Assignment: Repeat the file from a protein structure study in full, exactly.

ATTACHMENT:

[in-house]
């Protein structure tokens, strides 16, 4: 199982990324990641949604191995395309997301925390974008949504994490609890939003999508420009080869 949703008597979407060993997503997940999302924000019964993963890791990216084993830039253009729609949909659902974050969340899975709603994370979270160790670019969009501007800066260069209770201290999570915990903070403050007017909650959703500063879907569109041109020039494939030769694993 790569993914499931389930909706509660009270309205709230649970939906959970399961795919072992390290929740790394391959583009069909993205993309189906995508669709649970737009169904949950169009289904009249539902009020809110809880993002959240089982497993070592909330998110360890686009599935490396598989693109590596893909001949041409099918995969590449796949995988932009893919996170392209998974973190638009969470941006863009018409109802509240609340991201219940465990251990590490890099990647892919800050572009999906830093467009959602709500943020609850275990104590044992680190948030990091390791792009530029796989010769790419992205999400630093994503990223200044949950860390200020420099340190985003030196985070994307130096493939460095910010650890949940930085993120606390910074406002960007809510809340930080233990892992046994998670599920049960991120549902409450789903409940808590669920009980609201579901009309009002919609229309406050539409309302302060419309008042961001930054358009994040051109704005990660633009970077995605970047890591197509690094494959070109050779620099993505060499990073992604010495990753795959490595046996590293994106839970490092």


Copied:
[in-house]
């Protein structure tokens, strides 16, 4: 199982990324990641949604191995395309997301925390974008949504994490609890939003999508420009080869 949703008597979407060993997503997940999302924000019964993963890791990216084993830039253009729609949909659902974050969340899975709603994370979270160790670019969009501007800066260069209770201290999570915990903070403050007017909650959703500063879907569109041109020039494939030769694993 790569993914499931389930909706509660009270309205709230649970939906959970399961795919072992390290929740790394391959583009069909993205993309189906995508669709649970737009169904949950169009289904009249539902009020809110809880993002959240089982497993070592909330998110360890686009599935490396598989693109590596893909001949041409099918995969590449796949995988932009893919996170392209998974973190638009969470941006863009018409109802509240609340991201219940465990251990590490890099990647892919800050572009999906830093467009959602709500943020609850275990104590044992680190948030990091390791792009530029796989010769790419992205999400630093994503990223200044949950860390200020420099340190985003030196985070994307130096493939460095910010650890949940930085993120606390910074406002960007809510809340930080233990892992046994998670599920049960991120549902409450789903409940808590669920009980609201579901009309009002919609229309406050539409309302302060419309008042961001930054358009994040051109704005990660633009970077995605970047890591197509690094494959070109050779620099993505060499990073992604010495990753795959490595046996590293994106839970490092």